Machine Learning Contest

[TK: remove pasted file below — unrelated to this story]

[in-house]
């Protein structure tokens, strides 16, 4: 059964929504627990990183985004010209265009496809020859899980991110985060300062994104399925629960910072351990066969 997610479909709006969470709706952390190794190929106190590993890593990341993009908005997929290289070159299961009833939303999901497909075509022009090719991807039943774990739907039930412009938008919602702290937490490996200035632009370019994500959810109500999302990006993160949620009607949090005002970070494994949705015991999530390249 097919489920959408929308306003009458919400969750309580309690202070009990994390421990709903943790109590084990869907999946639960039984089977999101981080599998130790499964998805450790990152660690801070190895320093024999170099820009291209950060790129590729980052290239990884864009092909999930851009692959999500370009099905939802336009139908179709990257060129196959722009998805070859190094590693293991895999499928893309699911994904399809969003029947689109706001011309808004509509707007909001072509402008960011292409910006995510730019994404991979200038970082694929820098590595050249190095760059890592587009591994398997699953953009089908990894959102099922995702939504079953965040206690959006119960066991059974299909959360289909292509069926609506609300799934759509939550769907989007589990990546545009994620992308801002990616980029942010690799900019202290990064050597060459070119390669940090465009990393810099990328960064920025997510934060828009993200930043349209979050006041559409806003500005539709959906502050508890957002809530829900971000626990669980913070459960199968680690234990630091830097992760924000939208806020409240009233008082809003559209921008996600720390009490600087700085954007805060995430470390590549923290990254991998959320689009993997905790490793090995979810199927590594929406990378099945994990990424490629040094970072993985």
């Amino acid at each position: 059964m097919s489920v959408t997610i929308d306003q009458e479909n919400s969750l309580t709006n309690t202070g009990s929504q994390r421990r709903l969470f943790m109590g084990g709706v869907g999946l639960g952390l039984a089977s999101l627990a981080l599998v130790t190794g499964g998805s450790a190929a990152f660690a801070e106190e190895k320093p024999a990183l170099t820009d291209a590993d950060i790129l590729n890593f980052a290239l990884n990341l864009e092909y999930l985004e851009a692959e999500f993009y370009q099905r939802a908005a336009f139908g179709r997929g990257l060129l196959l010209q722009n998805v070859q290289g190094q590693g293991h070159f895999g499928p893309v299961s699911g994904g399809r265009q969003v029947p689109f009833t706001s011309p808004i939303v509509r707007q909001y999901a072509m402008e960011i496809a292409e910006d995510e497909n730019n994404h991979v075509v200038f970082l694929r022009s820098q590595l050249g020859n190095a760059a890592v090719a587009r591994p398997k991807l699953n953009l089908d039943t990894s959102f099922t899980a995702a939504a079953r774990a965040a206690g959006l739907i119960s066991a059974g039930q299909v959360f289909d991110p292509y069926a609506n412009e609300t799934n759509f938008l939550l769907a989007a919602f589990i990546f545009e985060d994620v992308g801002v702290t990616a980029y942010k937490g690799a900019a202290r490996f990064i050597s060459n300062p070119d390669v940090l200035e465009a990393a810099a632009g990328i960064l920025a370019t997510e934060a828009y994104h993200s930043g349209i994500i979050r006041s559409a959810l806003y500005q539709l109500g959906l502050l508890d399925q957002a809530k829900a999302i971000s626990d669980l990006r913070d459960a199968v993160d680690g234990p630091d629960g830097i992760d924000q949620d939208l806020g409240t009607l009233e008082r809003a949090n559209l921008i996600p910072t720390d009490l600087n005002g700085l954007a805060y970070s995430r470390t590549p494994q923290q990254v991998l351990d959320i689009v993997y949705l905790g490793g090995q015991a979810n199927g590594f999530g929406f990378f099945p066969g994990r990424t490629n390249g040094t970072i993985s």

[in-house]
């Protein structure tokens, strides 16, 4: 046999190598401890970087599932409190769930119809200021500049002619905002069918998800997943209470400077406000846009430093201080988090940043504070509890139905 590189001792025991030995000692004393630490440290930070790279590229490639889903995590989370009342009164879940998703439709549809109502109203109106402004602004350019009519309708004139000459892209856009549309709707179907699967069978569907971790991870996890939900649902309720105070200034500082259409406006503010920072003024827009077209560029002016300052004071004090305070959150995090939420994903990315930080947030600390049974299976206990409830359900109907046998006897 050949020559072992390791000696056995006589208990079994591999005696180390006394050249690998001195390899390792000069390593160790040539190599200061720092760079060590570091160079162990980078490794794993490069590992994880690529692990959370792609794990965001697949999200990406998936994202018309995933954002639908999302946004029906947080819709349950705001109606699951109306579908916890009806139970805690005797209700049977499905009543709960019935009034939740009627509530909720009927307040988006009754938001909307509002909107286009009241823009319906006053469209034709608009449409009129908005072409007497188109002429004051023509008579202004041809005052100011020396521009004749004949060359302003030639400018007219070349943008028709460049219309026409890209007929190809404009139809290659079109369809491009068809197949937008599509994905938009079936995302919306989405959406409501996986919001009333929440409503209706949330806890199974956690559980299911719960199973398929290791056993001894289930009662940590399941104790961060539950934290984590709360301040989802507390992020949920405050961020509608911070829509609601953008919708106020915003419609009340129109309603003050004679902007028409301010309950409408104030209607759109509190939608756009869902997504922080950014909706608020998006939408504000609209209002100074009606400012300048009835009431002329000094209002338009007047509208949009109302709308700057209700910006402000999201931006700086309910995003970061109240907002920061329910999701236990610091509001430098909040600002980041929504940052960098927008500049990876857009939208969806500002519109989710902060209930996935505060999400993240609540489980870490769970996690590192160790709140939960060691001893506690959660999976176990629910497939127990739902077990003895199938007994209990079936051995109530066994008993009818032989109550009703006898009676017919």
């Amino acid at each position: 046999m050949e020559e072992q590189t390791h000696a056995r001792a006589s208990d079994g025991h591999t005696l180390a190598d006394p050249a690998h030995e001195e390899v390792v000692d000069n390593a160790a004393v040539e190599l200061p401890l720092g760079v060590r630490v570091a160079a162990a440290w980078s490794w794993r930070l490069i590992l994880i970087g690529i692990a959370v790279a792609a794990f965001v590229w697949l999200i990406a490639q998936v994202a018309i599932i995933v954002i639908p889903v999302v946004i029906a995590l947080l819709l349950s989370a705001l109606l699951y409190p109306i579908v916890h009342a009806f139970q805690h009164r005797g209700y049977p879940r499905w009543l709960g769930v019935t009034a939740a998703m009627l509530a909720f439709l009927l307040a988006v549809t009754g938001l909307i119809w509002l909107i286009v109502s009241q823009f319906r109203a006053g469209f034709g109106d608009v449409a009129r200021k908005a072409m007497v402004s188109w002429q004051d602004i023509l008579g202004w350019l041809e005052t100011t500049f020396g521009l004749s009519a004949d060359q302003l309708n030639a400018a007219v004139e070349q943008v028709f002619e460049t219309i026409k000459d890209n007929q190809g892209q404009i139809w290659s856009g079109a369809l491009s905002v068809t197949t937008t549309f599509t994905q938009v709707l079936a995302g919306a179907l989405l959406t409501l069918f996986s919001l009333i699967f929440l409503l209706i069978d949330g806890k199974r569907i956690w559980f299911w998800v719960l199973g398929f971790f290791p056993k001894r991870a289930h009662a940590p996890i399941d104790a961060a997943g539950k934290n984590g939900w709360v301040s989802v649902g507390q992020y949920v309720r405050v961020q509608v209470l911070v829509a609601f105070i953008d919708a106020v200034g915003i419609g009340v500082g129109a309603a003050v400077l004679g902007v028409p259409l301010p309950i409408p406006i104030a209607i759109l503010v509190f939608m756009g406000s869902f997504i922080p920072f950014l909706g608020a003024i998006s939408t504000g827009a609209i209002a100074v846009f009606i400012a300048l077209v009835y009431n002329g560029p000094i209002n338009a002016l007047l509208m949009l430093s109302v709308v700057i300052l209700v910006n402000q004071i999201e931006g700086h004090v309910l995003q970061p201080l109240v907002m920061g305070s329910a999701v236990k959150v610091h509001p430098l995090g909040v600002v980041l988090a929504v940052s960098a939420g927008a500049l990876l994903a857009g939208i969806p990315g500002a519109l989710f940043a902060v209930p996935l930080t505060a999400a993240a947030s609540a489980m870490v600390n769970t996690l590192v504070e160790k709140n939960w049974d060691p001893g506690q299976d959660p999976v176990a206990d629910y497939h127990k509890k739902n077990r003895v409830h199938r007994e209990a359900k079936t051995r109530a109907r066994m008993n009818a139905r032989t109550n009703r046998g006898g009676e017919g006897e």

I have come across a contest that looks really exciting. The people over at Kaggle are hosting a programming contest about particle physics. Kaggle is a rather interesting platform, which hosts contests involving "big data". You know, the much celebrated buzzword. The idea behind the contests is, that all participants is given a large histotic dataset or a simulation, and based on that, using any technique they want, they are supposed to predict future behaviour. Say for example that an insurance company would like to know what kinds of extra insurance they could sell to existing customers. They would supply the Kaggle contest with historic sales data, and based on that, contestants could for example find that they should focus on selling life insurance to a certain subgroup of people, to maximize the value from their effort. The means to do such an analysis, is often various machine learning techniques. Luckily these can also be used to solve problems that are actually interesting... The problem that needs to be solved is rooted in the fact that even though the aim of the large particle physics experiments, like ATLAS , is to produce exotic particles such as the much celebrated Higgs boson, such particles are never seen directly in the detector, as they decay even before they leave the innermost part of the detector; the pipe in which the proton beams collide. All the physicists at the experiments can do is to try and calculate "back" from the stuff the Higgs bosons decay to. The efficiency of such calculations is of course an important matter, as it will determine how well the Higgs bosons can be observed. The contest at kaggle wants participants to employ machine learning techniques to do this calculation for a certain type of Higgs decays. As this is something I have done before in one of my courses, albeit for another decay channel, this is of course something I want to to, probably over the summer. My idea is to take this opportunity to learn another of the free, open source frameworks for image analysis techniques, perhaps OpenCV. My idea is to use traditional techniqes like boosted decision trees, but with the caveat that I dont want to just train them against a signal background sample, but instead train against the different types of background vs. the signal. I suspect that this would allow me to achieve better separation, as different processes would populate phase space differently. If you think this sounds interesting and would like to know more, you should head over to Kaggle. If you already know something, especially about more exotic machine learning techniques, and want to form a team, feel free to contact me!